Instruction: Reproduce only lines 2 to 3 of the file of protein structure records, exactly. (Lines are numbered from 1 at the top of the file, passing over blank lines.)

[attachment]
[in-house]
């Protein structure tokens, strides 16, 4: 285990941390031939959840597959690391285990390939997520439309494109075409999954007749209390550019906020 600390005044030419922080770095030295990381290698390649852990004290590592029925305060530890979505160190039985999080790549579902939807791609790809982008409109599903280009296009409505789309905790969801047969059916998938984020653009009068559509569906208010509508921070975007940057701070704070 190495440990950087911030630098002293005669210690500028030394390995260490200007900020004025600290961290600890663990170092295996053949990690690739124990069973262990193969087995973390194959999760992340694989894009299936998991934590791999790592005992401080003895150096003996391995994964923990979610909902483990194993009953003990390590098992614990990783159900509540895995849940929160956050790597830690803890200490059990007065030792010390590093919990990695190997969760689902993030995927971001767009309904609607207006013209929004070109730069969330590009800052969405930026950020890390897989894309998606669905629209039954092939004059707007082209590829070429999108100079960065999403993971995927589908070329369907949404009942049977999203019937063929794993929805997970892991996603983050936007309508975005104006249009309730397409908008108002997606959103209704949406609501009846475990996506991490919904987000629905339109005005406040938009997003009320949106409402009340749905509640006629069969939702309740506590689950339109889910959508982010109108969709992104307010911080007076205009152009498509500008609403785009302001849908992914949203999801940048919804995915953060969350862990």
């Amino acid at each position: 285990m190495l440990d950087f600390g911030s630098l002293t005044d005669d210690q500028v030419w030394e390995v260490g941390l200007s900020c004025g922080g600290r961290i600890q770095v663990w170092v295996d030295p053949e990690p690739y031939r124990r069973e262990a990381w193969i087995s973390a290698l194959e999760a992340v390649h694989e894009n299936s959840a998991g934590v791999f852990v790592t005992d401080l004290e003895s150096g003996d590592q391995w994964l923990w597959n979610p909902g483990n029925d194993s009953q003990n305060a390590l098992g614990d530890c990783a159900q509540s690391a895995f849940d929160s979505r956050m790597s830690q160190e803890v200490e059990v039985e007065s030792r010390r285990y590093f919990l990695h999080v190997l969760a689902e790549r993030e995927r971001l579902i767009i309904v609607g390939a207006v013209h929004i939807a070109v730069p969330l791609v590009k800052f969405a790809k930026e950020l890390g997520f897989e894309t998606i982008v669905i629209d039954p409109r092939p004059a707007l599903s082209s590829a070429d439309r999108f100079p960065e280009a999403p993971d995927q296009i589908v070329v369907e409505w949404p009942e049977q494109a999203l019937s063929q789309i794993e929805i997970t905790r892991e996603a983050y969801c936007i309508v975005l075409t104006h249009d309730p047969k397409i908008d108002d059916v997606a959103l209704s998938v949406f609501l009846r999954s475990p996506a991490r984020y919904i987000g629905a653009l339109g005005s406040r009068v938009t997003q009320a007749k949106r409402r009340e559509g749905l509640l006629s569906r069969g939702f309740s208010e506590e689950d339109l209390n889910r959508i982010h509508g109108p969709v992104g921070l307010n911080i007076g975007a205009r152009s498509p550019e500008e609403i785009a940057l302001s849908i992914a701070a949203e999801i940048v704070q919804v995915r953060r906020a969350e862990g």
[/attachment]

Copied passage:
């Protein structure tokens, strides 16, 4: 285990941390031939959840597959690391285990390939997520439309494109075409999954007749209390550019906020 600390005044030419922080770095030295990381290698390649852990004290590592029925305060530890979505160190039985999080790549579902939807791609790809982008409109599903280009296009409505789309905790969801047969059916998938984020653009009068559509569906208010509508921070975007940057701070704070 190495440990950087911030630098002293005669210690500028030394390995260490200007900020004025600290961290600890663990170092295996053949990690690739124990069973262990193969087995973390194959999760992340694989894009299936998991934590791999790592005992401080003895150096003996391995994964923990979610909902483990194993009953003990390590098992614990990783159900509540895995849940929160956050790597830690803890200490059990007065030792010390590093919990990695190997969760689902993030995927971001767009309904609607207006013209929004070109730069969330590009800052969405930026950020890390897989894309998606669905629209039954092939004059707007082209590829070429999108100079960065999403993971995927589908070329369907949404009942049977999203019937063929794993929805997970892991996603983050936007309508975005104006249009309730397409908008108002997606959103209704949406609501009846475990996506991490919904987000629905339109005005406040938009997003009320949106409402009340749905509640006629069969939702309740506590689950339109889910959508982010109108969709992104307010911080007076205009152009498509500008609403785009302001849908992914949203999801940048919804995915953060969350862990």
């Amino acid at each position: 285990m190495l440990d950087f600390g911030s630098l002293t005044d005669d210690q500028v030419w030394e390995v260490g941390l200007s900020c004025g922080g600290r961290i600890q770095v663990w170092v295996d030295p053949e990690p690739y031939r124990r069973e262990a990381w193969i087995s973390a290698l194959e999760a992340v390649h694989e894009n299936s959840a998991g934590v791999f852990v790592t005992d401080l004290e003895s150096g003996d590592q391995w994964l923990w597959n979610p909902g483990n029925d194993s009953q003990n305060a390590l098992g614990d530890c990783a159900q509540s690391a895995f849940d929160s979505r956050m790597s830690q160190e803890v200490e059990v039985e007065s030792r010390r285990y590093f919990l990695h999080v190997l969760a689902e790549r993030e995927r971001l579902i767009i309904v609607g390939a207006v013209h929004i939807a070109v730069p969330l791609v590009k800052f969405a790809k930026e950020l890390g997520f897989e894309t998606i982008v669905i629209d039954p409109r092939p004059a707007l599903s082209s590829a070429d439309r999108f100079p960065e280009a999403p993971d995927q296009i589908v070329v369907e409505w949404p009942e049977q494109a999203l019937s063929q789309i794993e929805i997970t905790r892991e996603a983050y969801c936007i309508v975005l075409t104006h249009d309730p047969k397409i908008d108002d059916v997606a959103l209704s998938v949406f609501l009846r999954s475990p996506a991490r984020y919904i987000g629905a653009l339109g005005s406040r009068v938009t997003q009320a007749k949106r409402r009340e559509g749905l509640l006629s569906r069969g939702f309740s208010e506590e689950d339109l209390n889910r959508i982010h509508g109108p969709v992104g921070l307010n911080i007076g975007a205009r152009s498509p550019e500008e609403i785009a940057l302001s849908i992914a701070a949203e999801i940048v704070q919804v995915r953060r906020a969350e862990g």